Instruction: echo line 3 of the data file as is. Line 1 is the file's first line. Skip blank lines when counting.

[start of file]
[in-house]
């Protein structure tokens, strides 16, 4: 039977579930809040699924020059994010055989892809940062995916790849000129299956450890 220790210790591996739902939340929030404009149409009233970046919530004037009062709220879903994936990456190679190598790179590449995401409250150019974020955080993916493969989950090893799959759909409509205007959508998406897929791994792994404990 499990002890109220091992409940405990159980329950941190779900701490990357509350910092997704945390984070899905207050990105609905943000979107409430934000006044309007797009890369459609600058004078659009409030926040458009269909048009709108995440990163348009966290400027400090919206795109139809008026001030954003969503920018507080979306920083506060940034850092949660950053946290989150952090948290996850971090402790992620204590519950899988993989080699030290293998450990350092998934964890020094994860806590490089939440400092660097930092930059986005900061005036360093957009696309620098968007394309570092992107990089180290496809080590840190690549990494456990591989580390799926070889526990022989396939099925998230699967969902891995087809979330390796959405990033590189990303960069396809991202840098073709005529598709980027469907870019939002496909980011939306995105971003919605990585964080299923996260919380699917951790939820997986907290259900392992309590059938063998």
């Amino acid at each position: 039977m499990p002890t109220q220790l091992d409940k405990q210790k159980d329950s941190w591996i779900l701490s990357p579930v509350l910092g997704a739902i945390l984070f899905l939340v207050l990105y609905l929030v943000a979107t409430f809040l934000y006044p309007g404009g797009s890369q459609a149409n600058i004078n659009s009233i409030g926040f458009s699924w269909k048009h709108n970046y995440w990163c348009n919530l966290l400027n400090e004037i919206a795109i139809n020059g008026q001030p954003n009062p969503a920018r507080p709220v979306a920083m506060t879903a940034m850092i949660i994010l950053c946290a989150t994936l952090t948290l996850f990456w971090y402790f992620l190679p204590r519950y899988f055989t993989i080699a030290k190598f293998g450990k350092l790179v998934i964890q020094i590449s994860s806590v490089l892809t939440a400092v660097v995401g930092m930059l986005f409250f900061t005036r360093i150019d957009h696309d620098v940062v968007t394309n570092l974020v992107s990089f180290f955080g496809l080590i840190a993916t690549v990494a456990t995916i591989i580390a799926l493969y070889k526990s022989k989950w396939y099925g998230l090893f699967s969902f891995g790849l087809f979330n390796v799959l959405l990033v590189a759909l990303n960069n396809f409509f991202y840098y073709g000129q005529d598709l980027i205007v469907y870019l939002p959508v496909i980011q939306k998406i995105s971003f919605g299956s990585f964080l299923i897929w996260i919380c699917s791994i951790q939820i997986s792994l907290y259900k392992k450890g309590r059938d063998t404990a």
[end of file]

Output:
């Amino acid at each position: 039977m499990p002890t109220q220790l091992d409940k405990q210790k159980d329950s941190w591996i779900l701490s990357p579930v509350l910092g997704a739902i945390l984070f899905l939340v207050l990105y609905l929030v943000a979107t409430f809040l934000y006044p309007g404009g797009s890369q459609a149409n600058i004078n659009s009233i409030g926040f458009s699924w269909k048009h709108n970046y995440w990163c348009n919530l966290l400027n400090e004037i919206a795109i139809n020059g008026q001030p954003n009062p969503a920018r507080p709220v979306a920083m506060t879903a940034m850092i949660i994010l950053c946290a989150t994936l952090t948290l996850f990456w971090y402790f992620l190679p204590r519950y899988f055989t993989i080699a030290k190598f293998g450990k350092l790179v998934i964890q020094i590449s994860s806590v490089l892809t939440a400092v660097v995401g930092m930059l986005f409250f900061t005036r360093i150019d957009h696309d620098v940062v968007t394309n570092l974020v992107s990089f180290f955080g496809l080590i840190a993916t690549v990494a456990t995916i591989i580390a799926l493969y070889k526990s022989k989950w396939y099925g998230l090893f699967s969902f891995g790849l087809f979330n390796v799959l959405l990033v590189a759909l990303n960069n396809f409509f991202y840098y073709g000129q005529d598709l980027i205007v469907y870019l939002p959508v496909i980011q939306k998406i995105s971003f919605g299956s990585f964080l299923i897929w996260i919380c699917s791994i951790q939820i997986s792994l907290y259900k392992k450890g309590r059938d063998t404990a």